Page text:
New Fuel Efficiency Certification Rules Apply to Bizav

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New Fuel Efficiency Certification Rules Apply to Bizav

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The U.S. rules apply to new type certificates and modified airplanes

Some business jets and large turboprop airplanes are included in new FAA final rules that enact Environmental Protection Agency-prescribed fuel efficiency certification requirements. The rules take effect on April 16 and apply to certain subsonic jet airplanes with a maximum takeoff weight greater than 5,700 kilograms (22,500 pounds) and to certain turboprop airplanes with a mtow greater than 8,618 kilograms (19,000 pounds).

Under this final rule, an airplane is subject to these certification requirements: (1) at new (original) type certification; (2) upon manufacture of any covered airplane after Jan. 1, 2028; or (3) when a modification to a covered airplane meets fuel efficiency change criteria specified in the regulations. Exempted are piston airplanes, airplanes used for firefighting, amphibious airplanes, non-pressurized airplanes, certain specialized operations airplanes, and out-of-production airplanes currently in service.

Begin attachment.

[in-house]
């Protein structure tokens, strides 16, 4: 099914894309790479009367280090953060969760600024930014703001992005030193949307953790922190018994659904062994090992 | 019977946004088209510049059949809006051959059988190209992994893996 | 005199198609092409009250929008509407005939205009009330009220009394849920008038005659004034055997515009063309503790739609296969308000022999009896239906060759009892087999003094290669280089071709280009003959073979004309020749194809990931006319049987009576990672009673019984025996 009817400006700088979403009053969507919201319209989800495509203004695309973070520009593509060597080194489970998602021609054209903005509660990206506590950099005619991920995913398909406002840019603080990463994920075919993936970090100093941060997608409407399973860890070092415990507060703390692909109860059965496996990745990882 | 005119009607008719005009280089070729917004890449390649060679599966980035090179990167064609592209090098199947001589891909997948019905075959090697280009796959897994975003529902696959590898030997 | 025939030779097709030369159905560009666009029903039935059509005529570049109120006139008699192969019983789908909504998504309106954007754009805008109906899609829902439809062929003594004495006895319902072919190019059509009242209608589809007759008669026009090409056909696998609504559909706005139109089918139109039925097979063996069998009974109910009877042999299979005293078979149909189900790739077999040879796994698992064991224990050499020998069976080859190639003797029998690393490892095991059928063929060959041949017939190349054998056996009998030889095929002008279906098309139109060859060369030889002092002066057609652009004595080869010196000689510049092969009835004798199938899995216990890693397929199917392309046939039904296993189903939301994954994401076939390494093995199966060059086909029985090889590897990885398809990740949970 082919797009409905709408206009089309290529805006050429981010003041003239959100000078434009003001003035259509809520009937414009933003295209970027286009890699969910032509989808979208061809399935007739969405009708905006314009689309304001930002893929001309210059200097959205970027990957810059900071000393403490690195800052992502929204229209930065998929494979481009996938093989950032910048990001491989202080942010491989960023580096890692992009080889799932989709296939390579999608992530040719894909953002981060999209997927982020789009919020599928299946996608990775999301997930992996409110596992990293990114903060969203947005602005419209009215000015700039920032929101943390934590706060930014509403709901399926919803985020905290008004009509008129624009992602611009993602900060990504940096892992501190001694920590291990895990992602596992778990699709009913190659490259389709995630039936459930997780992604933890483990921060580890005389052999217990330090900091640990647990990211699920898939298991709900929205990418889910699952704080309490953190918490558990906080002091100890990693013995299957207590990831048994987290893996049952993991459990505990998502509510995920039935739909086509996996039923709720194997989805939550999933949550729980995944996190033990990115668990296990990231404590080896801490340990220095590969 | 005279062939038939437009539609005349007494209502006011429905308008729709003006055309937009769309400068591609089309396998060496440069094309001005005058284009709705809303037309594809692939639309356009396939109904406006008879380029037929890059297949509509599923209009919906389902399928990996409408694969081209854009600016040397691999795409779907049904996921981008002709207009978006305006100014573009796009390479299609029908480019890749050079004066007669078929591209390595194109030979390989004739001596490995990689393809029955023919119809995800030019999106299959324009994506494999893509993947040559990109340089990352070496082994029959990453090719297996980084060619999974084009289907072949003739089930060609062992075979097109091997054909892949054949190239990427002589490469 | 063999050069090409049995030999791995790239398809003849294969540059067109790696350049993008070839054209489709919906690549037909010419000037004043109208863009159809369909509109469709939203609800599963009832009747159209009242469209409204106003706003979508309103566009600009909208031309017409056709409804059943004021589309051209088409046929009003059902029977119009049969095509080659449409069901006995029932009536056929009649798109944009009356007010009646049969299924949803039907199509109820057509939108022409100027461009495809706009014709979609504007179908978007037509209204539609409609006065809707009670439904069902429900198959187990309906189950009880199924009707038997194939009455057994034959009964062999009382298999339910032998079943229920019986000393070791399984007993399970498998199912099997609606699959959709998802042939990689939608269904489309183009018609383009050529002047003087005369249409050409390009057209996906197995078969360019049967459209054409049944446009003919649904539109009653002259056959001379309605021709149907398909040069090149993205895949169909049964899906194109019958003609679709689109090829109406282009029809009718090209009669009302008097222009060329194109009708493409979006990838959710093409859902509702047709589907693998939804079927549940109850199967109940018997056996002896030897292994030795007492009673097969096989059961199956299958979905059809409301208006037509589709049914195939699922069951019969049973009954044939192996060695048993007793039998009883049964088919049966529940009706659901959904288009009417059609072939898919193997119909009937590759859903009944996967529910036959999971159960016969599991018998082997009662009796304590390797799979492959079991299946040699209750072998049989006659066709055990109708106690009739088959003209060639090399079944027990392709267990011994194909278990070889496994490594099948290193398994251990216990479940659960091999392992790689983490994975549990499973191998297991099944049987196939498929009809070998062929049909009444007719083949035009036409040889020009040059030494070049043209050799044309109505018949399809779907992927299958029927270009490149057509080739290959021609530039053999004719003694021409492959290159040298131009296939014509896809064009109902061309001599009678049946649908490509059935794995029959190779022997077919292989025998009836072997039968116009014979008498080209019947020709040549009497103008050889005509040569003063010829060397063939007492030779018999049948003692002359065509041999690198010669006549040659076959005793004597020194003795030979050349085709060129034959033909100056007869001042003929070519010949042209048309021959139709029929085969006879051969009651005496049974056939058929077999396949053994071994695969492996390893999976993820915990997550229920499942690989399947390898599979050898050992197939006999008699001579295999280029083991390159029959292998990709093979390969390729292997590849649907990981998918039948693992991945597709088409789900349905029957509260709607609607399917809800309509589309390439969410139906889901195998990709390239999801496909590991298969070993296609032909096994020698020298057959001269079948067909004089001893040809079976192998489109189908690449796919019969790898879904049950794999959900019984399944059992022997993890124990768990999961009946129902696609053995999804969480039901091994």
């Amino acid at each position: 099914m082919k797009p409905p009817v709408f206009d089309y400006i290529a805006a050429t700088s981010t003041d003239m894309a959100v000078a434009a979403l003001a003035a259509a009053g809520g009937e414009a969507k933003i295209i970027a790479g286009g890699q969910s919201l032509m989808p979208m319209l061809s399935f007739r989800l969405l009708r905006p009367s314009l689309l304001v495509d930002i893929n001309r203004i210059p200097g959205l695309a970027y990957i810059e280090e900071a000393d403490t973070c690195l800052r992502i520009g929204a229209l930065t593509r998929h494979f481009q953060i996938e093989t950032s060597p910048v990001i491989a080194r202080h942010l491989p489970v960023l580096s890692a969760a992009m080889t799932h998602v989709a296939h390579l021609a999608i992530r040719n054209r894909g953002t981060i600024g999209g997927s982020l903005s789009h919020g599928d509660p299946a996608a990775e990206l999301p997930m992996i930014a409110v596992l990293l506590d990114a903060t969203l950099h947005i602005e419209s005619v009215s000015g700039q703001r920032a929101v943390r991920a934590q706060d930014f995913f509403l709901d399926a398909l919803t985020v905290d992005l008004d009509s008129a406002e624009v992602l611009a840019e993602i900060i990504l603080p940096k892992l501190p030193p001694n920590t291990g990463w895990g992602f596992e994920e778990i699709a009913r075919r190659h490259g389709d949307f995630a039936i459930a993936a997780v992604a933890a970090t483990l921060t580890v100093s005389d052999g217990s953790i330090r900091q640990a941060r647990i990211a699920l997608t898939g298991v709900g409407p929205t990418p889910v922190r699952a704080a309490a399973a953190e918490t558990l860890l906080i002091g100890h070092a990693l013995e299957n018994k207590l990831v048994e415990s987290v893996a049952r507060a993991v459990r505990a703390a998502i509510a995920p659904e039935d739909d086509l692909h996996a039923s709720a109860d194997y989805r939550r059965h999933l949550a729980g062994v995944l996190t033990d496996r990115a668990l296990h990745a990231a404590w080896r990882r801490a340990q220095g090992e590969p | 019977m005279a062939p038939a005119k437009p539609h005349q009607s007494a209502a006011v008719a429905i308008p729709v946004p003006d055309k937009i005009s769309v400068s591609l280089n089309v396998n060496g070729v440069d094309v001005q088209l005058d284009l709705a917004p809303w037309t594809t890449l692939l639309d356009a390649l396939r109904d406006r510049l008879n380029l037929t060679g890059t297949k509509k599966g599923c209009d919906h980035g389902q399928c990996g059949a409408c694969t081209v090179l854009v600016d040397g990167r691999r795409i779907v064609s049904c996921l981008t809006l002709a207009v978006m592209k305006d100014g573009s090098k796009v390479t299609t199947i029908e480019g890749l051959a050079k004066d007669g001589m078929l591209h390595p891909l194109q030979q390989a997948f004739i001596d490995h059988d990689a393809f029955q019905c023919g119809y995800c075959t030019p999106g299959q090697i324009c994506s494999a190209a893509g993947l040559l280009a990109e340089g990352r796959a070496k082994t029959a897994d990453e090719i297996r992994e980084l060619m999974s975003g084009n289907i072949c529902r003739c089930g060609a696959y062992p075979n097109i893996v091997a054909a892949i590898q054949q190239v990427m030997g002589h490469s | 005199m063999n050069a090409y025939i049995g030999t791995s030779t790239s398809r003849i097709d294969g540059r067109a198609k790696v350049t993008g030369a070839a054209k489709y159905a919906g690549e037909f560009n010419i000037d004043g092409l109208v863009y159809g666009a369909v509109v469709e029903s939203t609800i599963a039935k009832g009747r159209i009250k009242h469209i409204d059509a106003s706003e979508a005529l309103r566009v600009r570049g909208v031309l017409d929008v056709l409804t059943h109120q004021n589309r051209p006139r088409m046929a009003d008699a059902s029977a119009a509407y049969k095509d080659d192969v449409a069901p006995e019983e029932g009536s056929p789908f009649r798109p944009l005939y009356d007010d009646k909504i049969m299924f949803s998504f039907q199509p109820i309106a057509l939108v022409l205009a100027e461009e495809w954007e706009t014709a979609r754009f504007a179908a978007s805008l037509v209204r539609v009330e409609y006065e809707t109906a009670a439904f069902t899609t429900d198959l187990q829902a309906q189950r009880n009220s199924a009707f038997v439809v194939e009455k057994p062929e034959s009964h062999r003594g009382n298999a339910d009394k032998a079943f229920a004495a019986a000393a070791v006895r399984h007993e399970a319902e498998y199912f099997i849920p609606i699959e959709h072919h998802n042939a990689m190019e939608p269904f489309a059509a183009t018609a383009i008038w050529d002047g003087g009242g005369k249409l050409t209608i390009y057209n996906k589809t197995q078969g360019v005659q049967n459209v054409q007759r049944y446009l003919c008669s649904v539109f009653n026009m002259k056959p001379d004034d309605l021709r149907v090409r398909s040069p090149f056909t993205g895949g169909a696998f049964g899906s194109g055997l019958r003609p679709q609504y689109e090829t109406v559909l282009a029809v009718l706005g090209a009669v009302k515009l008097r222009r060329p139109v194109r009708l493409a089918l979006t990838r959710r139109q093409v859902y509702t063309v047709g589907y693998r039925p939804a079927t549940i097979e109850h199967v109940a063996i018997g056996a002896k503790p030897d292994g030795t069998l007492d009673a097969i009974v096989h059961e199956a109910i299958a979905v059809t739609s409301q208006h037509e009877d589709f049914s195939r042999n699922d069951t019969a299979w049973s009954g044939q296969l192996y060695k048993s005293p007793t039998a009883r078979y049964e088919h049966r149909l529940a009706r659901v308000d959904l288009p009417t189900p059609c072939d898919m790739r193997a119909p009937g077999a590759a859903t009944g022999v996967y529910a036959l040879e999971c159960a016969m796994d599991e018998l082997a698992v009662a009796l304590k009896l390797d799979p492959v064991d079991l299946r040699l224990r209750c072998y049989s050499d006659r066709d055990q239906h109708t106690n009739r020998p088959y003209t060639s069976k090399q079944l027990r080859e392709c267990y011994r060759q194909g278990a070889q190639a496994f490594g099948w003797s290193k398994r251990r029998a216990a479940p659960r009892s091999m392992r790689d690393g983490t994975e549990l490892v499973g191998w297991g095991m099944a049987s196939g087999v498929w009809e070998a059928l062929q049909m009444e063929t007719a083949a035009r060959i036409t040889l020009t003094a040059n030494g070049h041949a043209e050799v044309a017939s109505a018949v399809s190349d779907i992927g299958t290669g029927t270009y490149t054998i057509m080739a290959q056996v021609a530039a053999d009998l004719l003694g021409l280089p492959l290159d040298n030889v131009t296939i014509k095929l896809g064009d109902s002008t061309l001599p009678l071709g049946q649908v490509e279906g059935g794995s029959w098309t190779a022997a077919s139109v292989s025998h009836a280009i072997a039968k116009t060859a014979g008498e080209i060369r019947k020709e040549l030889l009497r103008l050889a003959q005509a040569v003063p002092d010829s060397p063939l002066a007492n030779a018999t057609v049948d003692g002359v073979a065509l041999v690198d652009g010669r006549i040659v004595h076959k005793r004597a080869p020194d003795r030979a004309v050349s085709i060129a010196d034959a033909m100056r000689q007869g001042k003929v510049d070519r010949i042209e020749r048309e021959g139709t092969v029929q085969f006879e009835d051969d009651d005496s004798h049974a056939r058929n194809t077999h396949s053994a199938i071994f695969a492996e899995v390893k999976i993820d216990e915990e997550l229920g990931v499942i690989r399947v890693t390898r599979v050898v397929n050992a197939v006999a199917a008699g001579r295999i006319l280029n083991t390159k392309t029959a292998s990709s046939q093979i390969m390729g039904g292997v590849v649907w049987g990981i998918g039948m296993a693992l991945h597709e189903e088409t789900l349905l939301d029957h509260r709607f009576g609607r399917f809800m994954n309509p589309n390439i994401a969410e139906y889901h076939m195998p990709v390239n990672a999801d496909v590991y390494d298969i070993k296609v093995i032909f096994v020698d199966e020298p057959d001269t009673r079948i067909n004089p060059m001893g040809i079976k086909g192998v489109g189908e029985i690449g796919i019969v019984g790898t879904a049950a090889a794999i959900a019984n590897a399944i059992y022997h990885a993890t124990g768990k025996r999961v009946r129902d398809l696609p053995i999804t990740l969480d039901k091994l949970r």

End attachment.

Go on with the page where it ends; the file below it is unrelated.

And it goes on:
The new FAR Part 38, Appendix A, rule contains the certification testing methods that OEMs or modifiers must perform to determine the fuel metric value that a specific airframe design must comply with to obtain fuel efficiency certification. See also Advisory Circular 38-1. According to the FAA, the airplanes covered by the new regulations are responsible for 9 percent of domestic transportation emissions and 2 percent of total U.S. carbon pollution.

Sixty comments were submitted and 14 generally supported the rules as proposed. Nine, including ALPA, Boeing, Gulfstream, NBAA, GAMA, and Embraer supported the rule but offered suggested changes.

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